Europe’s largest economy Germany marked time in the fourth quarter of 2019 as its exportoriented industry’s woes continued to weigh on growth, official data showed on Friday.
Gross domestic product (GDP) was flat quarter-on-quarter in October-December, federal statistics authority Destatis said, disappointing the agency’s own expectations and those of analysts surveyed by Factset.
The statisticians also revised their third quarter growth figures, saying that GDP had added 0.2 rather than 0.1 per cent.
Over the whole year, the annual growth rate of 0.6 per cent was Germany’s worst since 2013.
The economy ‘remains in a weak phase’, the economy ministry in Berlin said, highlighting ‘very weak’ industrial production and incoming orders for manufacturing firms towards the end of the year.
After a surge in 2017-18, Germany’s export-oriented economy has been sapped since late 2018 by trade conflicts and other sources of uncertainty, including Brexit and slower growth in emerging economies. For some analysts, that meant simply avoiding a second quarter of shrinkage in 2019 after the contraction in April-June was worth celebrating.
‘Overall economic stagnation in the fourth quarter is already a small success’ given that industrial output shrank strongly, said Fritzi Koehler-Geib, chief economist at KfW banking group.
Industry continues to suffer, with production shrinking sharply in December, Destatis data showed. Meanwhile, ‘private and state consumer spending lost significant momentum after a strong third quarter’, the statisticians added.
Supported by unemployment close to historic lows and gradually rising public spending, consumption had been an important buttress to economic activity in Germany compensating for ailing industry.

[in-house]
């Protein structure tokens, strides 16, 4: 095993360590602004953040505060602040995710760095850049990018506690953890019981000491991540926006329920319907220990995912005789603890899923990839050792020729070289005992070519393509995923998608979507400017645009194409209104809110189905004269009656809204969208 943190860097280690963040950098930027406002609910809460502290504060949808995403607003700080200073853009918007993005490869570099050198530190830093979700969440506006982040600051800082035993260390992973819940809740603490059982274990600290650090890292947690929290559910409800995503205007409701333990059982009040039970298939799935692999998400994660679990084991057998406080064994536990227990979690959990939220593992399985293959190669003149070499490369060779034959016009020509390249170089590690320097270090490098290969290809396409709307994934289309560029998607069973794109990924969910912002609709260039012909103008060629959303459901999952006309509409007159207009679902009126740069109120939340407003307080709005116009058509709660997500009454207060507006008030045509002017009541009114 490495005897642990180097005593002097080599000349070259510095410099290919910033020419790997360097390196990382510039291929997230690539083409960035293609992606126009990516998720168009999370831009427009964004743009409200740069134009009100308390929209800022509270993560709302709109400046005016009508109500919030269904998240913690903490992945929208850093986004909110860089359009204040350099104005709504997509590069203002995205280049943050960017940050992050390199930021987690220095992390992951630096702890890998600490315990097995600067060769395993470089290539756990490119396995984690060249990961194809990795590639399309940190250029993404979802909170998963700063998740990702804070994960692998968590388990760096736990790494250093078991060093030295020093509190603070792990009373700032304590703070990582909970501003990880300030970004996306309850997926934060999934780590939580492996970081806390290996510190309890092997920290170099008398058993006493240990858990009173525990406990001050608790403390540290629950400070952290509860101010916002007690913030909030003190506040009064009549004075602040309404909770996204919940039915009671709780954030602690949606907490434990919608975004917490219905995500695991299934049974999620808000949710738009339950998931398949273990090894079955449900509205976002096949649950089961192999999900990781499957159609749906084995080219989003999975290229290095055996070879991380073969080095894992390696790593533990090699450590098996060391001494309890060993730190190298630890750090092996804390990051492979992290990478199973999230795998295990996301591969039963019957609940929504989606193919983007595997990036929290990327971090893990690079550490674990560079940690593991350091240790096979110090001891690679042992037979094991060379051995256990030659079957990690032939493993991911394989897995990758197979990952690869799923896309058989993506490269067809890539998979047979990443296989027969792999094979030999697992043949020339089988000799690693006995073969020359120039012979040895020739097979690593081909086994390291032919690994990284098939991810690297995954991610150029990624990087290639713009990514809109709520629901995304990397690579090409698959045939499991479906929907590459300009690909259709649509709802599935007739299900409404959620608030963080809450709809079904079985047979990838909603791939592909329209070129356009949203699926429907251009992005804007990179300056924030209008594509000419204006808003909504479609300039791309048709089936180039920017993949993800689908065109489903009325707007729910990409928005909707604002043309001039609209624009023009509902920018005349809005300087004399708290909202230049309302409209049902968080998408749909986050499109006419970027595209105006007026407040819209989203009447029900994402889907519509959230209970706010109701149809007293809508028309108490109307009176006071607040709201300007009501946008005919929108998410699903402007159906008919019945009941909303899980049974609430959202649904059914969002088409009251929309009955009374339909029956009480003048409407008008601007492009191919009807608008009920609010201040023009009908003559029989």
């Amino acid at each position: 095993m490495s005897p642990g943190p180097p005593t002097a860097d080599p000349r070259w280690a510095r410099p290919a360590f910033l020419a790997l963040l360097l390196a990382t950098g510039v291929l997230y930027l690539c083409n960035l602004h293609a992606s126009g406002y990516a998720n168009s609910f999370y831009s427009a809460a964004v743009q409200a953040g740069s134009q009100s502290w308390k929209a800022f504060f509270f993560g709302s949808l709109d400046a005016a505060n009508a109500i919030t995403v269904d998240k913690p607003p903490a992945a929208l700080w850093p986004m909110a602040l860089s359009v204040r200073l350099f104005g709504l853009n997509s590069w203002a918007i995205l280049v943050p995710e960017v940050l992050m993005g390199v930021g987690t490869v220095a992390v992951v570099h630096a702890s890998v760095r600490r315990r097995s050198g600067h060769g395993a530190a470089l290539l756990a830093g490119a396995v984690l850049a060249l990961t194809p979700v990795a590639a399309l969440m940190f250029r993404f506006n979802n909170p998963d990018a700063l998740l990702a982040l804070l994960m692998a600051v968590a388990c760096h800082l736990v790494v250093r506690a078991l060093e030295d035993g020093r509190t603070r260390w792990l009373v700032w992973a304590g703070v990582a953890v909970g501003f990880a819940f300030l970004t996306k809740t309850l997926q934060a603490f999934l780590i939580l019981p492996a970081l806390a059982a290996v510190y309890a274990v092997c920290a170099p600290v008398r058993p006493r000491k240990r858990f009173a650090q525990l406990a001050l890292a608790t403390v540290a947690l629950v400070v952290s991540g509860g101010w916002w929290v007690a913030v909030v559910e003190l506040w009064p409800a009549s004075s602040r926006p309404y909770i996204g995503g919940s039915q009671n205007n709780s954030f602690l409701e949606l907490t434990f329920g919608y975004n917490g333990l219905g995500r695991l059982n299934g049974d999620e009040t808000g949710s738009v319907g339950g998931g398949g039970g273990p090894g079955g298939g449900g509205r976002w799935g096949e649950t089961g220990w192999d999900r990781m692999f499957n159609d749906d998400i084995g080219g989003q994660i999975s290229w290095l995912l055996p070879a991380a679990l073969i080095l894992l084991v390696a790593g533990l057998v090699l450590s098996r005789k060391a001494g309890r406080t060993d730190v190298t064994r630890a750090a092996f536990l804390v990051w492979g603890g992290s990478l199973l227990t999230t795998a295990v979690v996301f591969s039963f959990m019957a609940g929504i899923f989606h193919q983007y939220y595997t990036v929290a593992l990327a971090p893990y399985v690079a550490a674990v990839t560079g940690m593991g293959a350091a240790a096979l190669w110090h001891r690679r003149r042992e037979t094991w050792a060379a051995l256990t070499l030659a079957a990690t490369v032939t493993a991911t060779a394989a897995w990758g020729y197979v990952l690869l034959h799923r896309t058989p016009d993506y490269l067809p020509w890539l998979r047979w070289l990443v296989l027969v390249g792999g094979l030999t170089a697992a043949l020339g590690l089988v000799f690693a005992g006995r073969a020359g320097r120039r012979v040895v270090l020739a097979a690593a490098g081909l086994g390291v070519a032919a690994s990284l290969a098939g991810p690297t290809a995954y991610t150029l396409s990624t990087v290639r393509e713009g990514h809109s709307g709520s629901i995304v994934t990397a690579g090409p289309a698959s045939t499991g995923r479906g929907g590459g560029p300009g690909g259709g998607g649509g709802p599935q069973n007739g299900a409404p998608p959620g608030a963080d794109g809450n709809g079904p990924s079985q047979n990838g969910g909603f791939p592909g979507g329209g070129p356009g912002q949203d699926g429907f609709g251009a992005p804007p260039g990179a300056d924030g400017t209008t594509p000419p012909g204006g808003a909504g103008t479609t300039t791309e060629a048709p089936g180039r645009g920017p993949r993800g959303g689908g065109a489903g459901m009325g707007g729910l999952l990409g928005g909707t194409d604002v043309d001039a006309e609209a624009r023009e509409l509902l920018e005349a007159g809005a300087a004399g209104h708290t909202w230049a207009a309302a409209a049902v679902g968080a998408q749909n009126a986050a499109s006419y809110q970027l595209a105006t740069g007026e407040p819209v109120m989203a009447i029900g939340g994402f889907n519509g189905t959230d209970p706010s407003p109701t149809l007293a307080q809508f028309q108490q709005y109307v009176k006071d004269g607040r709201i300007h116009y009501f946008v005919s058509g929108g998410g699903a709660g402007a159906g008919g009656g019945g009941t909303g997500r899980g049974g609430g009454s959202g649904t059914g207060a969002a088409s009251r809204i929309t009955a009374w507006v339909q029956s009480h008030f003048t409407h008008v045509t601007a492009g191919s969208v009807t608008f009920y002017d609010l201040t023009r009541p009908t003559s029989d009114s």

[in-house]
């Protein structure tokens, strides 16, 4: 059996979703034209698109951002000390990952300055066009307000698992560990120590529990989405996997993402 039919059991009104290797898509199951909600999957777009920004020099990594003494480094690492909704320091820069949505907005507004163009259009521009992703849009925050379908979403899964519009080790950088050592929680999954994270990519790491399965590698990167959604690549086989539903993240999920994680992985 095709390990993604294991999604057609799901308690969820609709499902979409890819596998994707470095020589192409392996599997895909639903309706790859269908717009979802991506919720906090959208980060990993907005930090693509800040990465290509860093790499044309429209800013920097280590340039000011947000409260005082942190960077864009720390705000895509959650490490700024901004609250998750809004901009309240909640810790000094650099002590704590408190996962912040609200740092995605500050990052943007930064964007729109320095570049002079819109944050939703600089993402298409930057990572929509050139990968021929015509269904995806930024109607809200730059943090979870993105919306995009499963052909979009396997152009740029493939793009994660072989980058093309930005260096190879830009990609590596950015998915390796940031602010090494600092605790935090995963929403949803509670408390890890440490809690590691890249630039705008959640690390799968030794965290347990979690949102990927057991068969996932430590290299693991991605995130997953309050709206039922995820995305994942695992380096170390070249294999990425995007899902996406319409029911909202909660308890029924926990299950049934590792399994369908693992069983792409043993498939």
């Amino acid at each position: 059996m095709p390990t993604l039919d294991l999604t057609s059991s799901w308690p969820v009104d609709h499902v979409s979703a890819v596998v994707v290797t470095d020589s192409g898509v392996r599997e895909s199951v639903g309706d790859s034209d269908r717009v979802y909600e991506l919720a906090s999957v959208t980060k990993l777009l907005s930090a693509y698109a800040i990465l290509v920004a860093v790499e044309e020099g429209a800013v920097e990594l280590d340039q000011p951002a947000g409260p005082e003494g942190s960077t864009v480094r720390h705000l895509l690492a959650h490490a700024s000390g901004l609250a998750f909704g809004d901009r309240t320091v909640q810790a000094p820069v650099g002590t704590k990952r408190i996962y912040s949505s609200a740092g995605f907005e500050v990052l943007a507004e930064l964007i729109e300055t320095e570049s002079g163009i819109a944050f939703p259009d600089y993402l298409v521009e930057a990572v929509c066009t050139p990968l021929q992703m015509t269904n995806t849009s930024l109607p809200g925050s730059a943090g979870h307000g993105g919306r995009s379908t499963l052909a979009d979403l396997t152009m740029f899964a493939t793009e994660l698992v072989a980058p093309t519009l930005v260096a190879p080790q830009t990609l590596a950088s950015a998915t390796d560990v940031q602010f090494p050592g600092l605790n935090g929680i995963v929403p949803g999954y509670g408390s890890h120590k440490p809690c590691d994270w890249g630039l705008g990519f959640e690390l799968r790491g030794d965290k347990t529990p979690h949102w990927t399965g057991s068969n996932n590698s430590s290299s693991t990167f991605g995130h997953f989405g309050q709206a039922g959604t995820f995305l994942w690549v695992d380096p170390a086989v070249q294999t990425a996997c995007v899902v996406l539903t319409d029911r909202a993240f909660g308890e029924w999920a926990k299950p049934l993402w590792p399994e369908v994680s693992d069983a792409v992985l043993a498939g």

Looking ahead into 2020, the rebound many observers were hoping for in the first half of the year will likely be pushed back by the effects of the novel coronavirus COVID-19.
‘The German economy’s performance in the first quarter will largely depend on how the coronavirus affects the Chinese economy, and German exports to China,’ Commerzbank economist Joerg Kraemer said.
Goods sold to China account for around three per cent of German GDP, Oddo bank analysts noted.
But there are challenges to Europe’s powerhouse beyond the cyclical slowdown.
‘The manufacturing sector remains caught between cyclical weakness, on the back of the trade conflict and weaker global growth, and structural weakness, on the back of disruption in the automotive sector and too little investment,’ said ING bank economist Carsten Brzeski.
In the coming months, the country has little to look forward to but ‘stagnation, with a risk of a technical recession,’ he added.
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